|1985 Freedom Bowl|
|Freedom Bowl II|
|Date||December 30, 1985|
|MVP||Chris Chandler (QB, UW)|
|Favorite||Washington by 4 points |
|United States TV coverage|
|Network||Lorimar Sports Network|
|Announcers||Barry Tompkins and Lou Holtz|
The 1985 Freedom Bowl was a college football postseason bowl game played on December 30, 1985, in Anaheim, California. It matched the Washington Huskies of the Pacific-10 Conference and the Colorado Buffaloes of the Big Eight Conference.
See also: 1985 Colorado Buffaloes football team
The Buffaloes finished tied for third in the Big Eight at 7–4 in the regular season. With only one win the previous year and six consecutive losing seasons, this was Colorado's first bowl game since the 1976 season, when they played in the Orange Bowl.
See also: 1985 Washington Huskies football team
The Huskies finished fourth in the Pac-10, but lost three of their last five games to finish the regular season at 6–5. It was their seventh straight bowl game, and eighth under head coach Don James. Washington had finished second in the nation the previous season.
Jeff Jaeger gave the Huskies the lead late in the first quarter on a 30-yard field goal. The Buffaloes scored back on a one-yard touchdown by Anthony Weatherspoon. The Huskies scored with 30 seconds remaining in the half on a David Toy three yard touchdown run to make it 10-7 at halftime.
Colorado kicker Larry Eckel tied the game with a 33-yard field goal, but Washington scored quickly on a Tony Covington touchdown run three minutes later. An 18-yard field goal early in the fourth quarter made it 20–10. The Buffaloes responded later in the quarter with a drive into Washington territory, all the way to the 31. But on fourth down, the Buffaloes had to decide whether to kick a field goal or go for the first down. They sent out their punt team, led by punter Barry Helton. He took the snap and threw a 31-yard pass to tight end Jon Embree, who scored to make it 20–17 with 11:05 remaining. Colorado had one last chance with five minutes remaining deep into the Huskies' territory, but Mike Marquez fumed the ball at the two, as Washington held on to win their second straight bowl game. With the loss, Colorado's bowl losing streak stood at four.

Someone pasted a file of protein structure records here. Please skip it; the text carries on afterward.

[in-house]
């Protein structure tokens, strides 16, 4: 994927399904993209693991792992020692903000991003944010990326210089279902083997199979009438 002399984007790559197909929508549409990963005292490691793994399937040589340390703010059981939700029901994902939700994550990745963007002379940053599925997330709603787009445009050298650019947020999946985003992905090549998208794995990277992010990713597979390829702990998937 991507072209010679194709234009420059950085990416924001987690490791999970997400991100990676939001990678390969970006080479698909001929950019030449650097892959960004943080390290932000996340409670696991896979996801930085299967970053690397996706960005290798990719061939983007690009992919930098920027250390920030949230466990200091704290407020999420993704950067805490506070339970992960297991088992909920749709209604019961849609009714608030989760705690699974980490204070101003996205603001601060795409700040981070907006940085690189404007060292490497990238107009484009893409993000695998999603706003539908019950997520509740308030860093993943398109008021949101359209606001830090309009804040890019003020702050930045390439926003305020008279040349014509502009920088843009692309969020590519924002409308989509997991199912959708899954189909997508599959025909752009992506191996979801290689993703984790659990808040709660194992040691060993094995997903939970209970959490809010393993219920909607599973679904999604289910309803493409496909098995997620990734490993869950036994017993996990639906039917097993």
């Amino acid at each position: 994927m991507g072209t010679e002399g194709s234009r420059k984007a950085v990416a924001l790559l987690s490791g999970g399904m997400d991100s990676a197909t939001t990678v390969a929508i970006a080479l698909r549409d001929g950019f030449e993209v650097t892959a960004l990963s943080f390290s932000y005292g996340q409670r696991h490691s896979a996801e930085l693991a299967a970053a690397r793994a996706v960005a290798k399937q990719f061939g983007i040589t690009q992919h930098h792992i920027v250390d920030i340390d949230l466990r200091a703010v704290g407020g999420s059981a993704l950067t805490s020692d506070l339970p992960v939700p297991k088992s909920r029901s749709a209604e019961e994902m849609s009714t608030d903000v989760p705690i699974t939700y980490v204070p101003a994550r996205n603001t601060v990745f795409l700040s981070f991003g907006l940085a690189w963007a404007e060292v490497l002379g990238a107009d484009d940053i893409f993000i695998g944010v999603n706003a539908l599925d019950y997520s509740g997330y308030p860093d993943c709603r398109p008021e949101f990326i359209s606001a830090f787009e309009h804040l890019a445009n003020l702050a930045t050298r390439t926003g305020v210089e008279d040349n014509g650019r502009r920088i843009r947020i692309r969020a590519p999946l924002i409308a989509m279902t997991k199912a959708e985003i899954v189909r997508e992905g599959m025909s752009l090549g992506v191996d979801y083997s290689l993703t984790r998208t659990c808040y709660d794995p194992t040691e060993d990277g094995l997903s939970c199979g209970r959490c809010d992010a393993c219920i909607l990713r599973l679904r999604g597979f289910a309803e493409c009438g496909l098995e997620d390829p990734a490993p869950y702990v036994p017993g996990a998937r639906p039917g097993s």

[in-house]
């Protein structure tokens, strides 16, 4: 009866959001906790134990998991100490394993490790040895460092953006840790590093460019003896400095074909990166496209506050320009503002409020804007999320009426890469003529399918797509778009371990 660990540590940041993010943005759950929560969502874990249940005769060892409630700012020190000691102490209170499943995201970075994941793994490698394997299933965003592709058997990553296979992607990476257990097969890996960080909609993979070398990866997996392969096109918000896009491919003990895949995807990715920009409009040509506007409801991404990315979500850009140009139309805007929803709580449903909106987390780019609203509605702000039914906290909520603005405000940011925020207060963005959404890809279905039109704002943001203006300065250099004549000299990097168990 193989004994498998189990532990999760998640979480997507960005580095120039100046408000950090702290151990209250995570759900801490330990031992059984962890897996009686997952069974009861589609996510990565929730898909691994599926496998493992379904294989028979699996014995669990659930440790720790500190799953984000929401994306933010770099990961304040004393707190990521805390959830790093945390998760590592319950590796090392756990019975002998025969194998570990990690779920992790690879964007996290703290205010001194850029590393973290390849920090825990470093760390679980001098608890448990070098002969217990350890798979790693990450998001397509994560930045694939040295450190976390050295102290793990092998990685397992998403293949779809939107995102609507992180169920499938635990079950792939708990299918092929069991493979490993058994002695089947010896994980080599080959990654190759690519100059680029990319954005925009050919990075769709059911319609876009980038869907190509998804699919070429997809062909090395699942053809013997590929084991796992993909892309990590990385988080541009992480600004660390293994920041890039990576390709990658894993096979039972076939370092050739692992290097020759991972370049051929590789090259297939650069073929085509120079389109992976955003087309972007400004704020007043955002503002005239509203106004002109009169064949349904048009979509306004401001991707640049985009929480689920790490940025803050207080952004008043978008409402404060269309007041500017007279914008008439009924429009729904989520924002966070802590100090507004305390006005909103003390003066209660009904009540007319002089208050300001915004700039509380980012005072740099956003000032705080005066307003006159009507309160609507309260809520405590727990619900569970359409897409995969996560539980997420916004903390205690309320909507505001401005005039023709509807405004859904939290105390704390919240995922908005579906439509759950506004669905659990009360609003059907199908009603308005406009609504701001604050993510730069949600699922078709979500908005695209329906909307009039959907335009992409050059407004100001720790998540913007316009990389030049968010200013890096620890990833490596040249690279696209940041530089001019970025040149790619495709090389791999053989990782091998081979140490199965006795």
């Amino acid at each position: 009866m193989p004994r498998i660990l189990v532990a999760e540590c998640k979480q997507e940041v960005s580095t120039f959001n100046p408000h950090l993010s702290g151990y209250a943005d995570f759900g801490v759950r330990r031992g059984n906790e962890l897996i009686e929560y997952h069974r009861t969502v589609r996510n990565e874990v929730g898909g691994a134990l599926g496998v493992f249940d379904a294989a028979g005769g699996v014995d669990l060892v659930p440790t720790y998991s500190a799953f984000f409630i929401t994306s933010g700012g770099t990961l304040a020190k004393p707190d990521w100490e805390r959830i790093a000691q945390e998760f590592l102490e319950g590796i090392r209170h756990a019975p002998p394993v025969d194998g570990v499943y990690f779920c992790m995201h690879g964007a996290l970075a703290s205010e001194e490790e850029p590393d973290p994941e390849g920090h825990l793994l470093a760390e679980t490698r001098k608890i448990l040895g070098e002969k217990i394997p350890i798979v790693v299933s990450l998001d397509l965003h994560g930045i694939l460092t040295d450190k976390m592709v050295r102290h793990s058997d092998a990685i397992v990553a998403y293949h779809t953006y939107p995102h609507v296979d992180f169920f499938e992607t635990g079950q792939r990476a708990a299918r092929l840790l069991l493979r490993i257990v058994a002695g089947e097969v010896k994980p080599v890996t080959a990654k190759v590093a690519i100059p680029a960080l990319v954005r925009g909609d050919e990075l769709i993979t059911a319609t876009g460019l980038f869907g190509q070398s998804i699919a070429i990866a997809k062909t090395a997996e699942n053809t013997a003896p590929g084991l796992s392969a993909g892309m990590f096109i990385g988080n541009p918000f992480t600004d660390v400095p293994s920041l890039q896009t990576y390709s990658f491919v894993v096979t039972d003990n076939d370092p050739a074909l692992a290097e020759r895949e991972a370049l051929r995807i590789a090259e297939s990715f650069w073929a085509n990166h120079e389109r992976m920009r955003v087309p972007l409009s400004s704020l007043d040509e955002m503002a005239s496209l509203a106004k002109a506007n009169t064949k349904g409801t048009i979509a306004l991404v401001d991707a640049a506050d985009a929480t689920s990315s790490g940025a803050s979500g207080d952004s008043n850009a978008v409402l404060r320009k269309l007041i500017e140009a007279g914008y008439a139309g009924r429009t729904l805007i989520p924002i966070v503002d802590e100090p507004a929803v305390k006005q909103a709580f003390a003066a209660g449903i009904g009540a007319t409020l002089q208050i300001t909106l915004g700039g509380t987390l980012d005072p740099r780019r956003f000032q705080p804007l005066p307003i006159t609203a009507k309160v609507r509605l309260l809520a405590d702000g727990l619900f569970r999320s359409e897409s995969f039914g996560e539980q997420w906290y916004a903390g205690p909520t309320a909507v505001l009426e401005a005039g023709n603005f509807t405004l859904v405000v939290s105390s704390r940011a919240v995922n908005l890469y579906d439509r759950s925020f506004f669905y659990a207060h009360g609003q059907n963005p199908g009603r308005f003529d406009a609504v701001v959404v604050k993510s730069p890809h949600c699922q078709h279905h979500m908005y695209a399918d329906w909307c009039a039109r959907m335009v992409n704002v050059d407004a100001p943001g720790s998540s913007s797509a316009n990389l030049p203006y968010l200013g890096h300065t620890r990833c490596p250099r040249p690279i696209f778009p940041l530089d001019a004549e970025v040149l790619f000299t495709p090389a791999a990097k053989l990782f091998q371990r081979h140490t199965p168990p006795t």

The two schools were to be paid $500,000 each to participate in this game, which almost killed the bowl due to stagnant funds after paying approximately $430,000 of the one million combined for both schools before the deadline, which had to be extended. However, the bowl president went before the Anaheim City Council and was given a $250,000 in an interest-free loan to pay the schools. This was not the first money trouble the bowl had, as the first bowl game had less than marginal success and left the Bowl in debt, having to use the proceeds from next years bowl game to pay off the previous year. The loan was due to be paid in full by 1994 (with payment starting in 1992). Fittingly, the Freedom Bowl disbanded after that year. Strangely enough, Helton's pass was the longest touchdown pass in Colorado bowl history until 1991.